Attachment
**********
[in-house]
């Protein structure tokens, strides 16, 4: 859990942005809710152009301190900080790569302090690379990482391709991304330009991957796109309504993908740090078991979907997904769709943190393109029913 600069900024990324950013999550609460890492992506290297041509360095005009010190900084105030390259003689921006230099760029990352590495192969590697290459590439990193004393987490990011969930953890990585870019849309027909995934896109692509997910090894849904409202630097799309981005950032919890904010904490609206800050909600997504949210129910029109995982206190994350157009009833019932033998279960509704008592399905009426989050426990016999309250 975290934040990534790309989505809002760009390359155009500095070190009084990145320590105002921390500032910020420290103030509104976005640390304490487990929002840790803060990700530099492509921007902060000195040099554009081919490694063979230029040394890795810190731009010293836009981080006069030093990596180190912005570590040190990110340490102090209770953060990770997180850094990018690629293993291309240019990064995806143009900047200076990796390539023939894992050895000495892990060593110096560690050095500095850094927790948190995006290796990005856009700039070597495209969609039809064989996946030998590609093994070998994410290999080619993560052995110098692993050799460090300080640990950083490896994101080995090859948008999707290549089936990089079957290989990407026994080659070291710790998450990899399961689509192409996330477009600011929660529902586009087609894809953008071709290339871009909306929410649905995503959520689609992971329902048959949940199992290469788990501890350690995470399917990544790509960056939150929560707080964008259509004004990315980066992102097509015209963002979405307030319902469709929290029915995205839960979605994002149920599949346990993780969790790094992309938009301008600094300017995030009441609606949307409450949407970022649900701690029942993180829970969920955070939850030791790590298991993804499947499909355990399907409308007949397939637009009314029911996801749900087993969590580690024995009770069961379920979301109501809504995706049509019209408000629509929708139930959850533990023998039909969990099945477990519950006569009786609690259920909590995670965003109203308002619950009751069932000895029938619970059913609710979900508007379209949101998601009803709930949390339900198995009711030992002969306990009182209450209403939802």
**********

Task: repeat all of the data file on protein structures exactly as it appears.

[in-house]
């Protein structure tokens, strides 16, 4: 859990942005809710152009301190900080790569302090690379990482391709991304330009991957796109309504993908740090078991979907997904769709943190393109029913 600069900024990324950013999550609460890492992506290297041509360095005009010190900084105030390259003689921006230099760029990352590495192969590697290459590439990193004393987490990011969930953890990585870019849309027909995934896109692509997910090894849904409202630097799309981005950032919890904010904490609206800050909600997504949210129910029109995982206190994350157009009833019932033998279960509704008592399905009426989050426990016999309250 975290934040990534790309989505809002760009390359155009500095070190009084990145320590105002921390500032910020420290103030509104976005640390304490487990929002840790803060990700530099492509921007902060000195040099554009081919490694063979230029040394890795810190731009010293836009981080006069030093990596180190912005570590040190990110340490102090209770953060990770997180850094990018690629293993291309240019990064995806143009900047200076990796390539023939894992050895000495892990060593110096560690050095500095850094927790948190995006290796990005856009700039070597495209969609039809064989996946030998590609093994070998994410290999080619993560052995110098692993050799460090300080640990950083490896994101080995090859948008999707290549089936990089079957290989990407026994080659070291710790998450990899399961689509192409996330477009600011929660529902586009087609894809953008071709290339871009909306929410649905995503959520689609992971329902048959949940199992290469788990501890350690995470399917990544790509960056939150929560707080964008259509004004990315980066992102097509015209963002979405307030319902469709929290029915995205839960979605994002149920599949346990993780969790790094992309938009301008600094300017995030009441609606949307409450949407970022649900701690029942993180829970969920955070939850030791790590298991993804499947499909355990399907409308007949397939637009009314029911996801749900087993969590580690024995009770069961379920979301109501809504995706049509019209408000629509929708139930959850533990023998039909969990099945477990519950006569009786609690259920909590995670965003109203308002619950009751069932000895029938619970059913609710979900508007379209949101998601009803709930949390339900198995009711030992002969306990009182209450209403939802």